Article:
As you can see I also modified the internal networking of the ESXi box quite a bit. If you look close you can also see the 4095 value I used to trunk to ESXi. By default you will have the internal vSwitch0 which is a VMWare construct that emulates a standard Ethernet switch although the performance is quite a bit different. This vSwitch is tied to your physical adapter. My ESXi only had one Ethernet port on it's NIC. BTW - your VMs will also have an emulated Intel 1Gbps link. Lastly, when you set up VMs they will all be connected to vSwitch0, even if they are in different VMnets. So, how do you test your SDN or virtual routing/switching? My approach was to install a second vSwitch and connect several VMs down there. These VMs will be isolated from the outside world. This means that the only way for traffic to exit from vSwitch1 was if I set up switching or routing between the vswitches. You dig?

  3. Step 2 - Building OVS and POX
  4. OK, SDN is still new. Generally speaking SDN topologies are comprised of networking devices that support OpenFlow (the protocol used to configure network devices) and a controller. Recently (2014-15) this general definition has been modified but it is the one I've been working with for this testbed. For example, articles are now written about controlled and uncontrolled SDN topologies. But again, I used a controller. My choice was POX. I fooled around with OpenDaylight and a couple of others but things were changing so fast I settled on a more stable package. For most folks, the network device is based on Openvswitch or OVS and so I used that package as well.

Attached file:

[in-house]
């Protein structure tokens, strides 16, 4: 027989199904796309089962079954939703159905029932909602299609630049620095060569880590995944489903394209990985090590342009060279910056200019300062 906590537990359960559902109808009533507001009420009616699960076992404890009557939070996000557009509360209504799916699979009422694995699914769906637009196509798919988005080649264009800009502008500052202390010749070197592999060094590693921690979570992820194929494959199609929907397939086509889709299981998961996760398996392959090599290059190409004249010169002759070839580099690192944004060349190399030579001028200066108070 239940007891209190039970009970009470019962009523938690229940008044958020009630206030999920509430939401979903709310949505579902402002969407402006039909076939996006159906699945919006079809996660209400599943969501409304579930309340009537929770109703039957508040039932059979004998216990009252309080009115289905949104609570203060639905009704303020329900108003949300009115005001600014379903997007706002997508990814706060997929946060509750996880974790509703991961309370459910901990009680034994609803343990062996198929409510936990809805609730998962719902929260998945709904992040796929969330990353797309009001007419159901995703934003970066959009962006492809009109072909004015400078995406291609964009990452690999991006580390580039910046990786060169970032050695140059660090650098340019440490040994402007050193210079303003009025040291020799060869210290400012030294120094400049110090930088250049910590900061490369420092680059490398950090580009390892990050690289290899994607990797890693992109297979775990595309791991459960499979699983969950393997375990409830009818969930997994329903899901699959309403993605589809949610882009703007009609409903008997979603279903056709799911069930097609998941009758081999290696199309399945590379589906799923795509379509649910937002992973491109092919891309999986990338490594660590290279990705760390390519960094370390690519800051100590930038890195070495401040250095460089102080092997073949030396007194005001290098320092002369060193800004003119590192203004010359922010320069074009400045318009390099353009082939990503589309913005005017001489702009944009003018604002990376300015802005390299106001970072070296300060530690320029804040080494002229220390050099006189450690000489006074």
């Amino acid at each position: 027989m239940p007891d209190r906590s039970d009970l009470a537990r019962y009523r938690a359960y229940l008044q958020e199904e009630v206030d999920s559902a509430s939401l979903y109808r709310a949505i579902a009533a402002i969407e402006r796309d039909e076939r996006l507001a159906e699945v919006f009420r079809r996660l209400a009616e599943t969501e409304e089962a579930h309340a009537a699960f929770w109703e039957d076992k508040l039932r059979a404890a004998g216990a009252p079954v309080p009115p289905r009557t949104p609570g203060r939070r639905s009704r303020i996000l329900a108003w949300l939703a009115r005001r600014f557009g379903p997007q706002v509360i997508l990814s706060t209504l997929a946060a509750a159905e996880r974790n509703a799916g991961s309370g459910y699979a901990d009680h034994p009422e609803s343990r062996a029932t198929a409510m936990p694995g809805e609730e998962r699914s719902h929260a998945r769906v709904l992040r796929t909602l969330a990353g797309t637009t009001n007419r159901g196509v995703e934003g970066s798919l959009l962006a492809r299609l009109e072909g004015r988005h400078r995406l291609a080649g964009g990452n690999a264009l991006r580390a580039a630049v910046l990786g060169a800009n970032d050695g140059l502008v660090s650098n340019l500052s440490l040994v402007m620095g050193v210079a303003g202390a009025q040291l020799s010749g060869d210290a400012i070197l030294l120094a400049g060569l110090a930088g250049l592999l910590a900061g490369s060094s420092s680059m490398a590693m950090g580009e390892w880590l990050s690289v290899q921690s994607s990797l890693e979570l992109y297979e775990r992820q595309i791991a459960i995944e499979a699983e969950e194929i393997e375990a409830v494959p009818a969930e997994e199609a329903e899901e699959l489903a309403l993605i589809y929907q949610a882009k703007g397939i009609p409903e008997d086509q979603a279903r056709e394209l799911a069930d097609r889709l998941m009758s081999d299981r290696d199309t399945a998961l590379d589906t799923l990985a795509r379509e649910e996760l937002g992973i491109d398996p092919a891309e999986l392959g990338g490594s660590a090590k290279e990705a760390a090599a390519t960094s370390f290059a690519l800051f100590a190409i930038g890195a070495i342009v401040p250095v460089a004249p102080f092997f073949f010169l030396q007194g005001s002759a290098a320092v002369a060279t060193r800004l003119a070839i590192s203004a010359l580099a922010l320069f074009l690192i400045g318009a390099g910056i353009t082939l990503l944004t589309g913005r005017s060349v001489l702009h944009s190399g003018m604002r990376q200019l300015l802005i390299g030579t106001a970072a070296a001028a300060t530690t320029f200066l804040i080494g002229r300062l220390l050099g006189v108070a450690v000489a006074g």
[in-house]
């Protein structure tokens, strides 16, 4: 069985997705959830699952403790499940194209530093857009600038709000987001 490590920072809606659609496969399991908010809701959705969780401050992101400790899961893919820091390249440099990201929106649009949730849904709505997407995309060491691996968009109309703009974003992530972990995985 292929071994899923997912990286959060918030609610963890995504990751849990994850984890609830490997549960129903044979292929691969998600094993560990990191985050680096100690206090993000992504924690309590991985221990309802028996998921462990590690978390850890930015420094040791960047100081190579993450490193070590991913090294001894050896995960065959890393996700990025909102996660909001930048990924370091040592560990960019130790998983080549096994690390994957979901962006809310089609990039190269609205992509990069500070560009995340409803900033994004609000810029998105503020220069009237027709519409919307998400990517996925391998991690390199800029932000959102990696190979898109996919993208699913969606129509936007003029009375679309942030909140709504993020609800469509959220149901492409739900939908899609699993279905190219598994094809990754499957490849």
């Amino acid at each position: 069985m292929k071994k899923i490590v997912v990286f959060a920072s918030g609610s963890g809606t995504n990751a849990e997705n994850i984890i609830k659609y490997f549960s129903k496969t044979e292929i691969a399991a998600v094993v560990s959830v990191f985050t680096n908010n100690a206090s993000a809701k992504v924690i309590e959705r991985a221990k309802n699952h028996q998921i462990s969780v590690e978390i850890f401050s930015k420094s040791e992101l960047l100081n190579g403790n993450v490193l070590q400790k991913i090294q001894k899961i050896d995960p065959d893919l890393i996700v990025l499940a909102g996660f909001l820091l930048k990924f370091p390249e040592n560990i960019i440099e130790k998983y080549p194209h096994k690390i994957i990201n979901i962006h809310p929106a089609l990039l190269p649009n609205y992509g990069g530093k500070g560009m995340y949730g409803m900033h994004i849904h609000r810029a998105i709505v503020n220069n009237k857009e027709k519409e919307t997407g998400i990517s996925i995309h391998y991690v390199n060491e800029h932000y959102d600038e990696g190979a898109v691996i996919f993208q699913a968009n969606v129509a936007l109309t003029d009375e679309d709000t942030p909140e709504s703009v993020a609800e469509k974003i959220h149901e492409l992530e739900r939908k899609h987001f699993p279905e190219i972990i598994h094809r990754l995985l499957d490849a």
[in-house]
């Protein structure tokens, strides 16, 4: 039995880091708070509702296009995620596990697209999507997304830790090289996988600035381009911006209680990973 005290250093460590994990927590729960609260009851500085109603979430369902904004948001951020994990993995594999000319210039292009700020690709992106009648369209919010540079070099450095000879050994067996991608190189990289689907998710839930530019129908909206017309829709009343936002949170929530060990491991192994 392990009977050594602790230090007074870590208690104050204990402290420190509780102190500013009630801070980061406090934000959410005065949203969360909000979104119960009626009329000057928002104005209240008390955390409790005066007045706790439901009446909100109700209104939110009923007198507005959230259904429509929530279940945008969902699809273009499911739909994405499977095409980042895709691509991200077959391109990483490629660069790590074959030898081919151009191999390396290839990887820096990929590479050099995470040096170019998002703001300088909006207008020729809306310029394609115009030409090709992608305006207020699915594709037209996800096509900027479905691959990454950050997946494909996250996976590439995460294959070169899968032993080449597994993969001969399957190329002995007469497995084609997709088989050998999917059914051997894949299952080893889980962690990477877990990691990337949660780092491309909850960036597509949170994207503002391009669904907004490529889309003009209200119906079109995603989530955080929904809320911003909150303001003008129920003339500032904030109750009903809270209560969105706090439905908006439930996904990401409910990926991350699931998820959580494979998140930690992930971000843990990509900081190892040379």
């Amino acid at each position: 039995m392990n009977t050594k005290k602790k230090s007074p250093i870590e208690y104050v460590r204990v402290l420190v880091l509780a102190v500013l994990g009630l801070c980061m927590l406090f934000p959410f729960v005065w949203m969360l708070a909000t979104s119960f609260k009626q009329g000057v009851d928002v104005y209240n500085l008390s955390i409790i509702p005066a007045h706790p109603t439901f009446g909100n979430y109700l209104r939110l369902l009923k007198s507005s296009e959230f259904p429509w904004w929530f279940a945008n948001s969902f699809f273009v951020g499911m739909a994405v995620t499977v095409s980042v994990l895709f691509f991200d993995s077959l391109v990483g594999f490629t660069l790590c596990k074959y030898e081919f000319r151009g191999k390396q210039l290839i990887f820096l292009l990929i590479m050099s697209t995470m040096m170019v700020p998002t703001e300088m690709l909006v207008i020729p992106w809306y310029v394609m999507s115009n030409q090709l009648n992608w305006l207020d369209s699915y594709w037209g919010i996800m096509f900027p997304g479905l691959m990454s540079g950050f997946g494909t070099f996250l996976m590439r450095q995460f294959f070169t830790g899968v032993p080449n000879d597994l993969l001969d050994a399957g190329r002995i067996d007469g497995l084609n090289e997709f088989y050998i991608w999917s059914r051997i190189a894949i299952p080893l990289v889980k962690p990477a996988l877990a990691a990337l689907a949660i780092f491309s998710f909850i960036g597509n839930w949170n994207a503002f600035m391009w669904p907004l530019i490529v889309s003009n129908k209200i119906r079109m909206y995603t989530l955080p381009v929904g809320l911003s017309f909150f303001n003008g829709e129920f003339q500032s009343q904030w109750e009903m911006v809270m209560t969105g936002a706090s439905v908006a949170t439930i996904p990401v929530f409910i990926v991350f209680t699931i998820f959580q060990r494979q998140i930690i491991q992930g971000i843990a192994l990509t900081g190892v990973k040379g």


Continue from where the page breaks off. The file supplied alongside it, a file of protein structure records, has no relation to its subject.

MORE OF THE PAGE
I added this image because sometimes it is tough to see how things are connected. The controller is connected to OVS and uses ports 6633 and 6634 to exchange OpenFlow messages. I have documented the OpenFlow messaging in a youtube playlist on my channel. Two other Ubuntu VMs were added and note that the OVS VM spans the two vSwitches.

  5. Step 3 - POX and OVS configuration
  6. Let's start with OVS. This part is pretty straight-forward but there are some "under the hood" components. So getting it running does not necessarily mean that you understand everything. In the early days (2013 :P ) the OVS install was painful and there were lots of things to add. But I found that the Ubuntu apt install went very smoothly: apt-get install openvswitch-common openvswitch-switch For later use I also installed WIreshark and ssh on all of my Ubuntu nodes: apt-get install ssh wireshark-gnome

    On the controller VM I installed POX: apt-get install git, git clone